The American composer, dancer, dance accompanist, instrument builder and puppeteer Lou Harrison was born in Oregon on 14 May 1917. He spent his childhood in the San Francisco Bay area, influenced by diverse cultures which included Californian Spanish and Mexican, Cantonese Opera, Gregorian Chant and Indonesian Gamelan music. His first work was as a dancer and dance accompanist, but he also began producing percussion compositions with home-made instruments, working closely with John Cage and studying with Arnold Schoenberg.
In New York in the 1940s Harrison worked as a music critic for the Herald Tribune, bringing attention to the music of Charles Ives, and he taught at Black Mountain College before moving back to California, where he remained for the rest of his life.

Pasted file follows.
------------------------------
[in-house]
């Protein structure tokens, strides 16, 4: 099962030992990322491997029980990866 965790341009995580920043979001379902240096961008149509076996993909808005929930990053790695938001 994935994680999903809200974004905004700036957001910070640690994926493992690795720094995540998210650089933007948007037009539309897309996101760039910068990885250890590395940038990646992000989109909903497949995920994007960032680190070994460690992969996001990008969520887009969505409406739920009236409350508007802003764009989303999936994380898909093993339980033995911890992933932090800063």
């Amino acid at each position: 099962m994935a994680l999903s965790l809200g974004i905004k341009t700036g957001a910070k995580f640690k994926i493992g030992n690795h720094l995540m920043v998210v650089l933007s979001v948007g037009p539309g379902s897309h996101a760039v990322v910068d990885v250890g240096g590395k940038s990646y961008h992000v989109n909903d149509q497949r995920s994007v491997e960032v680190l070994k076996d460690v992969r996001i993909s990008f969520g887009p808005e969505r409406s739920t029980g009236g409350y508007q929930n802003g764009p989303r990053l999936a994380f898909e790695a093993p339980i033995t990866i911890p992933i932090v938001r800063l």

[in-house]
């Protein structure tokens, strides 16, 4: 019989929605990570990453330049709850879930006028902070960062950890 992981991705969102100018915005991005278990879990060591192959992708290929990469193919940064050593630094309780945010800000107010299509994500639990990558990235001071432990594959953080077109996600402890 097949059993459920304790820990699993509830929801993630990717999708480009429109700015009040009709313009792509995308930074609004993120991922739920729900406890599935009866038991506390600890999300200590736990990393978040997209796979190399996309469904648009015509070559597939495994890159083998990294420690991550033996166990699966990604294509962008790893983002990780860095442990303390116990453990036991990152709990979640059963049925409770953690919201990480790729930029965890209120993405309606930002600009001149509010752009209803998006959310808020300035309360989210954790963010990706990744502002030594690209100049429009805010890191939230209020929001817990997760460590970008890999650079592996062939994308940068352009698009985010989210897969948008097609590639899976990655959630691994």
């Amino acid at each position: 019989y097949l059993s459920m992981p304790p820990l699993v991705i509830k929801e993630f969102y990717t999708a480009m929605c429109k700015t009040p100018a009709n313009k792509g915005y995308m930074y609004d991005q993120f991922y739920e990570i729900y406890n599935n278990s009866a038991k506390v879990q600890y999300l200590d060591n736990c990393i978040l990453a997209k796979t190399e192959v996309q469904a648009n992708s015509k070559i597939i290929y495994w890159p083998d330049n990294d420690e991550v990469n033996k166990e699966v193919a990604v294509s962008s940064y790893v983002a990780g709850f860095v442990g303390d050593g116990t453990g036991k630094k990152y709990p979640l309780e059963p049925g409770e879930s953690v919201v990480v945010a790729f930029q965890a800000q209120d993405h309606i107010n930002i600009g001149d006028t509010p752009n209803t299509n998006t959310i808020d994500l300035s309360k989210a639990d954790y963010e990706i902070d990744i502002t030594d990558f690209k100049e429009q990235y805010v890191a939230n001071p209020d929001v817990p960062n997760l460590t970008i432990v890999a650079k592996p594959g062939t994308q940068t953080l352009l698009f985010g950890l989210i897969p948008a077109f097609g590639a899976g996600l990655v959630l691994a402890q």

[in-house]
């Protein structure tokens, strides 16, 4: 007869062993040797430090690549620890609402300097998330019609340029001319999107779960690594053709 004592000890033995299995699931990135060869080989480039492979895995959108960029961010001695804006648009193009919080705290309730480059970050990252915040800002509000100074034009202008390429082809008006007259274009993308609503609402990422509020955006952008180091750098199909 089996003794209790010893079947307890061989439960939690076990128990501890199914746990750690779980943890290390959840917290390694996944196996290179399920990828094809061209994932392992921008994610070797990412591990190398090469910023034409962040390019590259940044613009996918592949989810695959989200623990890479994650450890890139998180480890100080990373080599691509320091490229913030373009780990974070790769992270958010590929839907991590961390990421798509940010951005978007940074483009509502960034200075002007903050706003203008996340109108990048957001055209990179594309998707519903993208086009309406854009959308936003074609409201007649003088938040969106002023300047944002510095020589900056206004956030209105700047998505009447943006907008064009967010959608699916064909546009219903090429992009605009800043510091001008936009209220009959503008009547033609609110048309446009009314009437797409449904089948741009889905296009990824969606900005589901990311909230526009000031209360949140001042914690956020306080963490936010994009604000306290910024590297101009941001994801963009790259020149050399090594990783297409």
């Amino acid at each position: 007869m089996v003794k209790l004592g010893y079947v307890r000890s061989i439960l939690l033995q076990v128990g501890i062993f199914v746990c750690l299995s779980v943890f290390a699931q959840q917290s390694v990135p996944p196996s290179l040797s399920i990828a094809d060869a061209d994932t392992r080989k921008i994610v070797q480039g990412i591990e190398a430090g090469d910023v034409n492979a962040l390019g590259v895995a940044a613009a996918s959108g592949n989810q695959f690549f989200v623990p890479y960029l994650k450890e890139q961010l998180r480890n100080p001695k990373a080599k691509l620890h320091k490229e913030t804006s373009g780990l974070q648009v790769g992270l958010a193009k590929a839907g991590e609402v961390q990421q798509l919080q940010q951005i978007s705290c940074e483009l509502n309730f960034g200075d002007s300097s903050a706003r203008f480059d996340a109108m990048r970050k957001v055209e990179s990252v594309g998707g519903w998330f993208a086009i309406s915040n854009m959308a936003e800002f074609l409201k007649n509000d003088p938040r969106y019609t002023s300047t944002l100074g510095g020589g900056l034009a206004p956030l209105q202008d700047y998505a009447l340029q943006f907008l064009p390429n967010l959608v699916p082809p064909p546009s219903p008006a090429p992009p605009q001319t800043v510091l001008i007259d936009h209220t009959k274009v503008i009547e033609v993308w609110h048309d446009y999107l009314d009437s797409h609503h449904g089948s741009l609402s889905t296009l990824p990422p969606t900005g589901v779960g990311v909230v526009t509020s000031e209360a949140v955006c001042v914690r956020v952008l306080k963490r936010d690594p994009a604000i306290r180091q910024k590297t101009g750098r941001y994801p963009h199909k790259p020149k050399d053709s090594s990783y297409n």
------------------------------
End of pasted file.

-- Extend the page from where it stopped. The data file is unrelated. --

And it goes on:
Harrison's powerful music captures styles from all over the world, successfully transcending cultural boundaries, and placing him at the forefront of American composers.
Lou Harrison died on Sunday 2 February 2003, aged eighty-five, collapsing in Chicago whilst travelling to a festival of his music in Ohio.
CD Spotlight. Californian, Dreaming - 'The Floating Bubble' by Ron George, recommended by Malcolm Tattersall. '... subtle long-range structures shaped with minimal scoring ...'
DVD Spotlight. A Wonderful Introduction - The work of Harry Partch, reviewed by Malcolm Tattersall. '... the musical language is direct and approachable.'
Ensemble. All Good Things ... - Malcolm Tattersall's final report from the 2006 Australian Festival of Chamber Music
Ensemble. Sunshine and Stars - The Australian Festival of Chamber Music 2006 continues, and Malcolm Tattersall sends a second report
Ensemble. Energy and Style - A concert by the Boca Raton Philharmonic Symphonia, reviewed by Lawrence Budmen